A Ban On Girls Singing In Public Is Being Reviewed Following Social Media Campaign A ban on girls singing in public imposed by Afghan education officials is being reviewed after a social media campaign in which local women belted out their favorite songs in videos online.
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A Ban On Girls Singing In Public Is Being Reviewed Following Social Media Campaign

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A Ban On Girls Singing In Public Is Being Reviewed Following Social Media Campaign

A Ban On Girls Singing In Public Is Being Reviewed Following Social Media Campaign

A Ban On Girls Singing In Public Is Being Reviewed Following Social Media Campaign

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  • <iframe src="https://www.npr.org/player/embed/977928986/977929016" width="100%" height="290" frameborder="0" scrolling="no" title="NPR embedded audio player">
  • Transcript

A ban on girls singing in public imposed by Afghan education officials is being reviewed after a social media campaign in which local women belted out their favorite songs in videos online.

AILSA CHANG, HOST:

Afghan women are singing in defiance.

(SOUNDBITE OF ARCHIVED RECORDING)

UNIDENTIFIED GROUP: (Singing in non-English language).

CHANG: That is because last week, Kabul's education directorate banned women above the age of 12 from singing in public. Now, one by one, they're uploading videos of themselves singing, using the hashtag #IAmMySong.

MARY LOUISE KELLY, HOST:

Activists call the ban discriminatory and extremist.

AHMAD SARMAST: We hope that the rights of the Afghan people will not be compromised.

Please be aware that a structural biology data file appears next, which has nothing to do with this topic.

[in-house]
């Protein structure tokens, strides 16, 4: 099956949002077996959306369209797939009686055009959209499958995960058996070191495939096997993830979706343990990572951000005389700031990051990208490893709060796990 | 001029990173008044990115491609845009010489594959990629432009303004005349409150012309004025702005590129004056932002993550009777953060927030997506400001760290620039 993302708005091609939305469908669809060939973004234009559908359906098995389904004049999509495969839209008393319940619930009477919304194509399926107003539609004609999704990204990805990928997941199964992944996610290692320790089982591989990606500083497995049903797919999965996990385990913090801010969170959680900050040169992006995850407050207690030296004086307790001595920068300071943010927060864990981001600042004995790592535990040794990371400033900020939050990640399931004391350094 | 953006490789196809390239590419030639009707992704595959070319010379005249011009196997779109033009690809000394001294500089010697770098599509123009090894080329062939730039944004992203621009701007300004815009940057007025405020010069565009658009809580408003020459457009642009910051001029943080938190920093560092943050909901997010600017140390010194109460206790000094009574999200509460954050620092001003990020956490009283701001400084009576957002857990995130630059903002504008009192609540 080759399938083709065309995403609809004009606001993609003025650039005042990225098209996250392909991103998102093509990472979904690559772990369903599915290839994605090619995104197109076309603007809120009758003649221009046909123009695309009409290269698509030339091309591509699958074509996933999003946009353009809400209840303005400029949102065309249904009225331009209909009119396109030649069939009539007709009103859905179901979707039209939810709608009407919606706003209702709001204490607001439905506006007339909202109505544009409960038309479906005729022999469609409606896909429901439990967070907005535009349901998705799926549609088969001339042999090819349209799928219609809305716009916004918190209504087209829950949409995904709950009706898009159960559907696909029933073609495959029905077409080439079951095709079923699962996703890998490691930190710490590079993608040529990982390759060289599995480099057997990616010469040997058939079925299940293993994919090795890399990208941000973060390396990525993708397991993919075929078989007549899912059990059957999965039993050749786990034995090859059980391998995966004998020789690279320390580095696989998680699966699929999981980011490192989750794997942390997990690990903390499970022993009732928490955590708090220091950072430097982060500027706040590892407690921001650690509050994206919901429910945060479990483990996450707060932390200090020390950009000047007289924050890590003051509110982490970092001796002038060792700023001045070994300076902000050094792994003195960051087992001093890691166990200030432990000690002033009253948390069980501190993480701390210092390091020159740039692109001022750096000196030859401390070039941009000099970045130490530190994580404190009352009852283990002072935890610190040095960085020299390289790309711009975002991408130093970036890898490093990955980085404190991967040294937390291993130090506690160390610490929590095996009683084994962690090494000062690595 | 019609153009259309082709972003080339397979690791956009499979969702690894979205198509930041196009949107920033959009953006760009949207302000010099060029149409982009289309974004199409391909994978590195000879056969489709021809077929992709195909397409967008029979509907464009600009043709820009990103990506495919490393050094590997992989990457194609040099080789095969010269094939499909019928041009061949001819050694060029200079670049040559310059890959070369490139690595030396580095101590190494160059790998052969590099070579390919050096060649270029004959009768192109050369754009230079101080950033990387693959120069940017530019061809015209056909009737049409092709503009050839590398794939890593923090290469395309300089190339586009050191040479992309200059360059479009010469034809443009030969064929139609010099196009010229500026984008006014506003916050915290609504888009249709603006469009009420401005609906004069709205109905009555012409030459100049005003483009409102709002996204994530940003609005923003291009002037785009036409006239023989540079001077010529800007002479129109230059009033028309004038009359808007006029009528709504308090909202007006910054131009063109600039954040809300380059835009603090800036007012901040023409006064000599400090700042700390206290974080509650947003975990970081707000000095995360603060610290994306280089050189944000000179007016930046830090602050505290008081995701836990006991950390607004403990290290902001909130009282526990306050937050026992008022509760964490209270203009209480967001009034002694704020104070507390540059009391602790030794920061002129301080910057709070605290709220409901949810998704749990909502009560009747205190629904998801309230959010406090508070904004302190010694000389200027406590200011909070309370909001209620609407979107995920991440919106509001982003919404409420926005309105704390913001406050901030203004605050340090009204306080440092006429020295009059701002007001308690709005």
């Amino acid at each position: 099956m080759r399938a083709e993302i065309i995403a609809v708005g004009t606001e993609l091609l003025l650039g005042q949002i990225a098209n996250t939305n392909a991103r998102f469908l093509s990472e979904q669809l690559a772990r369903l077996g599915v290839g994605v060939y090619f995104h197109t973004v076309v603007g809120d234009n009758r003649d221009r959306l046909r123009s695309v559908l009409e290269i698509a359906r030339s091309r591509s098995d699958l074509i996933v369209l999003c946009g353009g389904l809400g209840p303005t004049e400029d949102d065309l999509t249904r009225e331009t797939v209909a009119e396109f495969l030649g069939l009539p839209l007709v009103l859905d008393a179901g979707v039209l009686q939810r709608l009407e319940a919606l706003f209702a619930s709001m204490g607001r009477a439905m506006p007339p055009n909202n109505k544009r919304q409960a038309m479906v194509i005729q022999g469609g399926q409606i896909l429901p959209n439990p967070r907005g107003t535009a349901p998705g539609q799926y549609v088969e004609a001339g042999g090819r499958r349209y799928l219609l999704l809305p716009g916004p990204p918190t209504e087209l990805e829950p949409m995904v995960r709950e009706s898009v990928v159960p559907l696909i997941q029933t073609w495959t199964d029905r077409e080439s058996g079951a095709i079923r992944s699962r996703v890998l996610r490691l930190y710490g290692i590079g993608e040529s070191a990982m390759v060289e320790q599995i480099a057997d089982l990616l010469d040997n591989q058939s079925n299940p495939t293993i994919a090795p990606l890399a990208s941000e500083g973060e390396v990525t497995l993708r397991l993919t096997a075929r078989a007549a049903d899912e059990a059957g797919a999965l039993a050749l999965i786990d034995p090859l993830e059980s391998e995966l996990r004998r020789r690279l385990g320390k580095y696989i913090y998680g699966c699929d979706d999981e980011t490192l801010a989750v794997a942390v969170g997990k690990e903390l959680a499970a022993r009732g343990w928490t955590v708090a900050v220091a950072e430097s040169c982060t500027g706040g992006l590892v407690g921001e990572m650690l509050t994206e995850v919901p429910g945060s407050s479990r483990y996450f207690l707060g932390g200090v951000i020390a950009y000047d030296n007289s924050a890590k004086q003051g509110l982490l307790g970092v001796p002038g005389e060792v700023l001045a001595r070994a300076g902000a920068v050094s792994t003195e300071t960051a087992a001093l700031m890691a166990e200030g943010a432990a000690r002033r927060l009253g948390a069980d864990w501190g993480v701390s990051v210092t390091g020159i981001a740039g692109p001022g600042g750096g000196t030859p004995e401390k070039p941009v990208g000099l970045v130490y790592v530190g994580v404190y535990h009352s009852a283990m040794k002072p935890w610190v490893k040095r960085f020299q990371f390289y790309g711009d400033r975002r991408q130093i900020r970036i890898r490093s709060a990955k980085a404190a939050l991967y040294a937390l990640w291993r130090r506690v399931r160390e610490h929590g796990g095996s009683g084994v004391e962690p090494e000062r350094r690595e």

KELLY: That is Dr. Ahmad Sarmast. He's founder of the Afghanistan National Institute of Music. His group launched the I Am My Song campaign.

SARMAST: That campaign to protect the voice of our girls clearly showed that the people of Afghanistan are not ready to return back to the Stone Ages. They're not ready to give up their rights, their freedom, their equality under the name of peace.

CHANG: Sarmast says acts like this could open the door to further discrimination.

SARMAST: It's in a way paving the way for more discriminative and more exclusions. Any exclusion begins with something small. But depriving the girls of Afghanistan from their right to sing - it's not something small. It's a big issue, and it is the human rights issue here.

CHANG: The uproar caught the attention of Afghanistan's Education Ministry, who distanced themselves from the ban and said it would investigate. But Sarmast is calling on the Education Ministry to speak out against the ban.

SARMAST: I call on the minister of education - rather than banning and silencing the women and the girls of Afghanistan, please focus on peace education. Please enlighten and teach our kids that peace is important.

KELLY: This all comes amidst peace talks between Afghan leaders and the Taliban in Doha, Qatar. The two groups are trying to negotiate a way forward for the country. Sarmast says those talks are critical, but they cannot compromise basic rights.

SARMAST: We are tired of killing. We are tired of blood of innocent people spilled on the streets of Kabul on a daily basis. But we all want a dignifying peace, a peace in which rights of everyone is respected, a peace in which gender equality is protected, respected and ensured.

CHANG: Ahmad Sarmast in Kabul - he's founder of the Afghanistan National Institute of Music.

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